Apple ordered to produce payment documents in Epic Games case

Fortnite (Image credit: Epic Games)

What you need to know

  • A judge has ordered Apple to "use its best efforts" to produce documents in the Epic Games antitrust lawsuit.
  • Epic Games had previously asked for these documents to be produced and says Apple is dragging its feet.
  • Apple claims Epic is being unreasonable, having asked for a fast trial schedule and then asking for lots of evidence to be produced.

A judge has told Apple to "use its best efforts" to produce documents requested by Epic by the end of the week, despite Apple's claims Epic is being unreasonable.

In a court order, Monday, Judge Thomas S. Hixson notes a dispute between Apple and Epic over a request for documents. Apple says it has agreed to produce documents requested by Epic Games related to payment processing information. Having missed a deadline of January 6, Apple has stated that the close of discovery is February 15 and that it plans to produce the documents by that deadline. Epic Games has asked for the documents to be produced earlier, by February 5, so that it has time to read them and prepare expert reports. From the order:

Apple responds that the close of fact discovery is February 15 and asserts it will produce the documents by then. Apple acknowledges that with respect to document productions, January 6 was the deadline to produce. But Apple says that it has told everyone that due to Epic's excessive document demands, it would not be able to complete document productions by January 6, and Apple observes that Epic itself has made some document productions after that date, which Epic agrees is true. More generally, Apple blames Epic for requesting (and obtaining) a fast case schedule and then asking for lots of discovery, which Apple says renders that schedule infeasible.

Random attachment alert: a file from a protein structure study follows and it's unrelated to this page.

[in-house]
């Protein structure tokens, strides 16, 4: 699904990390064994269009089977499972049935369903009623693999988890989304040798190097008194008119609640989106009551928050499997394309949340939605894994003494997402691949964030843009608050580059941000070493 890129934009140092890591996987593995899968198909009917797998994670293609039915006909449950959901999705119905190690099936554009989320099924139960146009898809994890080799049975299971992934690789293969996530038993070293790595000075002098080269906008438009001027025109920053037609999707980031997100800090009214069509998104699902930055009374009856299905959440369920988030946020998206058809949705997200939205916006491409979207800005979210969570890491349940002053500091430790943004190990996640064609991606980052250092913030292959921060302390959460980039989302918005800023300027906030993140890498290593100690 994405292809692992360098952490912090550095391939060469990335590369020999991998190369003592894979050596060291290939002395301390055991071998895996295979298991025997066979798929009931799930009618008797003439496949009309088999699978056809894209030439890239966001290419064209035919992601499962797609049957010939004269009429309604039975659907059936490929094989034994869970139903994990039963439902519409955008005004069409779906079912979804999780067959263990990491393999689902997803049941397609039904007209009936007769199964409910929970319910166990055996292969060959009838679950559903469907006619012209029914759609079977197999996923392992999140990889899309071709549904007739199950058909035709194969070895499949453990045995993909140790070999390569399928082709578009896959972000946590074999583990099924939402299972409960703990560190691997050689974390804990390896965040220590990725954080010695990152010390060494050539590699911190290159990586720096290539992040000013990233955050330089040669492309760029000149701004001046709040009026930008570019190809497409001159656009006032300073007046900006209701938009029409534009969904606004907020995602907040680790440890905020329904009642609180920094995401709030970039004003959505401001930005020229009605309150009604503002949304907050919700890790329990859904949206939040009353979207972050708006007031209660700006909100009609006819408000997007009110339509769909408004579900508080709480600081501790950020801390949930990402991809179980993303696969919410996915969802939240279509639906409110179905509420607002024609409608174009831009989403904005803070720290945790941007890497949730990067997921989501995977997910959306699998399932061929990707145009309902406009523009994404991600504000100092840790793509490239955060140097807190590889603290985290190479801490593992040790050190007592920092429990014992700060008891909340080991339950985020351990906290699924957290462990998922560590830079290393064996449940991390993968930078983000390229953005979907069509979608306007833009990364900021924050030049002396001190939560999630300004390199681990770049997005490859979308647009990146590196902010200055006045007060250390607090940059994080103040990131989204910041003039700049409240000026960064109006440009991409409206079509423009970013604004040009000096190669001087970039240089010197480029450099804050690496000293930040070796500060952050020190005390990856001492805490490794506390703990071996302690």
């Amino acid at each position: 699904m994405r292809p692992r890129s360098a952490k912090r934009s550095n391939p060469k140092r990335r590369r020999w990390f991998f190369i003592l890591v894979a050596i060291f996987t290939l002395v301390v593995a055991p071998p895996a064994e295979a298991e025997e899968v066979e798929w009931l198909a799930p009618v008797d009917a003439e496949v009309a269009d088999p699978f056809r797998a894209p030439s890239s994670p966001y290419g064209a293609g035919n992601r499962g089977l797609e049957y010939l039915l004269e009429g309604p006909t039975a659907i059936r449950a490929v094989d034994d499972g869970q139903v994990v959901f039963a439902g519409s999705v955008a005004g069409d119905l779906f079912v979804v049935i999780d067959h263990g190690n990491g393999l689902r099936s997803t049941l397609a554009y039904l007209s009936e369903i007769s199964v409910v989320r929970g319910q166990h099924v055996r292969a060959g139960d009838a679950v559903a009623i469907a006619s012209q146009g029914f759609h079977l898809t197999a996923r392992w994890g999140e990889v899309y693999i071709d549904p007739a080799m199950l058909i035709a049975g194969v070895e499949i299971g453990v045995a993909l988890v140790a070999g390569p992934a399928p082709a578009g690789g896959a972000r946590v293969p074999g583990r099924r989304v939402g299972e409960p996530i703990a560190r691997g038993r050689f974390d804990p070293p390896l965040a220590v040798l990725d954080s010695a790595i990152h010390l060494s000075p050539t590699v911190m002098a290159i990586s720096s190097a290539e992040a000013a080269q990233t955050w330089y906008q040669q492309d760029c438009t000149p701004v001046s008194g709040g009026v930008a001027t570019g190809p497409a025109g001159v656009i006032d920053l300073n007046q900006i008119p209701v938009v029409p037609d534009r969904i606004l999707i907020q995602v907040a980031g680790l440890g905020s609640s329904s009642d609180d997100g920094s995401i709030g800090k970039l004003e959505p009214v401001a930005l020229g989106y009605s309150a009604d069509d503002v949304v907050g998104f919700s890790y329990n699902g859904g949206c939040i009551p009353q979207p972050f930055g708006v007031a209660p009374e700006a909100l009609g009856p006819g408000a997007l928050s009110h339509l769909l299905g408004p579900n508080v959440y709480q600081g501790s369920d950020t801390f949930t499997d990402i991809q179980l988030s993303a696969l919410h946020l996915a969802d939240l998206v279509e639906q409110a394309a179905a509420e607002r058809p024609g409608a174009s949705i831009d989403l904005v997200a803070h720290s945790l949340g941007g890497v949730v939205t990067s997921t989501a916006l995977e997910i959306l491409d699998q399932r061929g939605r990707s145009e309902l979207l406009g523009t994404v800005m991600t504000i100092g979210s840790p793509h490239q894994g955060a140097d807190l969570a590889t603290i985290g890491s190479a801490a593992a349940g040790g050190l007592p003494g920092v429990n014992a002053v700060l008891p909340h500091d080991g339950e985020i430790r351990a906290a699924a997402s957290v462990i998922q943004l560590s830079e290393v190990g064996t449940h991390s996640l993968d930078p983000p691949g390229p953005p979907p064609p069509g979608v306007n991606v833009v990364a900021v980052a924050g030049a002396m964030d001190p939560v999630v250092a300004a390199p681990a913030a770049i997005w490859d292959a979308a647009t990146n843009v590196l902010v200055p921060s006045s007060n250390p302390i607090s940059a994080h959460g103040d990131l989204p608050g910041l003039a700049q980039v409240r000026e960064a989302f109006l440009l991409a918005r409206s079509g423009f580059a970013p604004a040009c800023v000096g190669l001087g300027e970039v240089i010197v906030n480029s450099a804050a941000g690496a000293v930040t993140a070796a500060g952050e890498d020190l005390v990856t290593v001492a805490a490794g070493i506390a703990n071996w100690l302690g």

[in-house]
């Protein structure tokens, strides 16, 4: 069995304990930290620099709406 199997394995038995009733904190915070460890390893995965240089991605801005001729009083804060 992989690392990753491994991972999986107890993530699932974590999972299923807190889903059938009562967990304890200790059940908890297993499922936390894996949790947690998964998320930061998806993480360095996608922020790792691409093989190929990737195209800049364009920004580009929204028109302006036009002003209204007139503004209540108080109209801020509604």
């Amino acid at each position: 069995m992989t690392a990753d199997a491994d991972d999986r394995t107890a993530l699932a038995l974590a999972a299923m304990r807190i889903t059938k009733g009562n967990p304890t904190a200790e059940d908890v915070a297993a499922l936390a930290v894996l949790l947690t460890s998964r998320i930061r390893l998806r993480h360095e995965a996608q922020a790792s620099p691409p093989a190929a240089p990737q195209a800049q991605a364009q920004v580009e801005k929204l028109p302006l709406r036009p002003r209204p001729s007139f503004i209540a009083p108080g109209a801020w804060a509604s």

In response, Judge Hixson notes that the January 6 deadline is the relevant one in terms of document production and that both sides had violated the order by missing it. However, Hixson stated that Apple's non-compliance was not justified by Epic Games missing the deadline. Furthermore, the February 15 deadline would prejudice Epic because its experts wouldn't have enough time to review them. Judge Hixson noted that "Apple does not have a good response to this problem and at the hearing acknowledged this." It said it was working "as hard as possible" to complete the productions but could not promise completion. The order concludes:

The Court will not order Apple to do something that might be impossible, but it will order Apple to try as hard as it can. Accordingly, the Court orders Apple to use its best efforts to produce non-custodial documents responsive to RFPs 12-14, 18, 19, 25, and 31 by February 5, 2021

Stephen Warwick
News Editor

Stephen Warwick has written about Apple for five years at iMore and previously elsewhere. He covers all of iMore's latest breaking news regarding all of Apple's products and services, both hardware and software. Stephen has interviewed industry experts in a range of fields including finance, litigation, security, and more. He also specializes in curating and reviewing audio hardware and has experience beyond journalism in sound engineering, production, and design. Before becoming a writer Stephen studied Ancient History at University and also worked at Apple for more than two years. Stephen is also a host on the iMore show, a weekly podcast recorded live that discusses the latest in breaking Apple news, as well as featuring fun trivia about all things Apple. Follow him on Twitter @stephenwarwick9